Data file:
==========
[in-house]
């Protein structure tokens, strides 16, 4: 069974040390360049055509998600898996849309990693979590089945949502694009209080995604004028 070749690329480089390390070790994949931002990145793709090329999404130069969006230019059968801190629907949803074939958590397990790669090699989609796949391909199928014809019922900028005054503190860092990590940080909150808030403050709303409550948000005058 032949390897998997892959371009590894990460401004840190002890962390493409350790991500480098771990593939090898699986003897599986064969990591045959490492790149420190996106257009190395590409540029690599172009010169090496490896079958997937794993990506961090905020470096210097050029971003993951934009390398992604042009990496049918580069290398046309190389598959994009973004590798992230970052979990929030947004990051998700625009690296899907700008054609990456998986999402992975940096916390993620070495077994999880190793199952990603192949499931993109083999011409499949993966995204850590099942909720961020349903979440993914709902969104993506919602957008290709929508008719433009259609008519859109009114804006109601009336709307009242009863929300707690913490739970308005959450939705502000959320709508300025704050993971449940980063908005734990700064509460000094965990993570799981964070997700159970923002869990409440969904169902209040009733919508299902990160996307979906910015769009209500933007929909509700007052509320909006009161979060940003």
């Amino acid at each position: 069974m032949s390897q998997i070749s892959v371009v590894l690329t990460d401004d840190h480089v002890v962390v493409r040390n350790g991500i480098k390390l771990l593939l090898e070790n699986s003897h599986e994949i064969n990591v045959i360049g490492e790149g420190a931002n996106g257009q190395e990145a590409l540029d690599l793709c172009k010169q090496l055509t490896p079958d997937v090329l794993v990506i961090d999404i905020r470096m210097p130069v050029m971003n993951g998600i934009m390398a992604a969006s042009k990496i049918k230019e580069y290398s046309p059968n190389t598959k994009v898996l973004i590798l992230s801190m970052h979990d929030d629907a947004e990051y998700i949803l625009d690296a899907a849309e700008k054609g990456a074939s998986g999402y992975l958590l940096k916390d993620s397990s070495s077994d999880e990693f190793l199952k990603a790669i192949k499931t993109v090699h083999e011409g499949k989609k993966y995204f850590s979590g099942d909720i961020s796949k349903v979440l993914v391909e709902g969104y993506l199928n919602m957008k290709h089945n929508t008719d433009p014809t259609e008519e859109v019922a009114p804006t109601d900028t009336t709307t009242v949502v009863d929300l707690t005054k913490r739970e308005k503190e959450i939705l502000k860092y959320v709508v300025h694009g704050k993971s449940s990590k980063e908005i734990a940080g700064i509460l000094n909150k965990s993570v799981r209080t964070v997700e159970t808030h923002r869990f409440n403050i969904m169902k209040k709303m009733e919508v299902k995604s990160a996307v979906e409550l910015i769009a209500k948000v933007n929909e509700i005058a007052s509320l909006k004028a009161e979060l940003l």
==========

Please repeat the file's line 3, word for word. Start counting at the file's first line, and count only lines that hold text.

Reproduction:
């Amino acid at each position: 069974m032949s390897q998997i070749s892959v371009v590894l690329t990460d401004d840190h480089v002890v962390v493409r040390n350790g991500i480098k390390l771990l593939l090898e070790n699986s003897h599986e994949i064969n990591v045959i360049g490492e790149g420190a931002n996106g257009q190395e990145a590409l540029d690599l793709c172009k010169q090496l055509t490896p079958d997937v090329l794993v990506i961090d999404i905020r470096m210097p130069v050029m971003n993951g998600i934009m390398a992604a969006s042009k990496i049918k230019e580069y290398s046309p059968n190389t598959k994009v898996l973004i590798l992230s801190m970052h979990d929030d629907a947004e990051y998700i949803l625009d690296a899907a849309e700008k054609g990456a074939s998986g999402y992975l958590l940096k916390d993620s397990s070495s077994d999880e990693f190793l199952k990603a790669i192949k499931t993109v090699h083999e011409g499949k989609k993966y995204f850590s979590g099942d909720i961020s796949k349903v979440l993914v391909e709902g969104y993506l199928n919602m957008k290709h089945n929508t008719d433009p014809t259609e008519e859109v019922a009114p804006t109601d900028t009336t709307t009242v949502v009863d929300l707690t005054k913490r739970e308005k503190e959450i939705l502000k860092y959320v709508v300025h694009g704050k993971s449940s990590k980063e908005i734990a940080g700064i509460l000094n909150k965990s993570v799981r209080t964070v997700e159970t808030h923002r869990f409440n403050i969904m169902k209040k709303m009733e919508v299902k995604s990160a996307v979906e409550l910015i769009a209500k948000v933007n929909e509700i005058a007052s509320l909006k004028a009161e979060l940003l």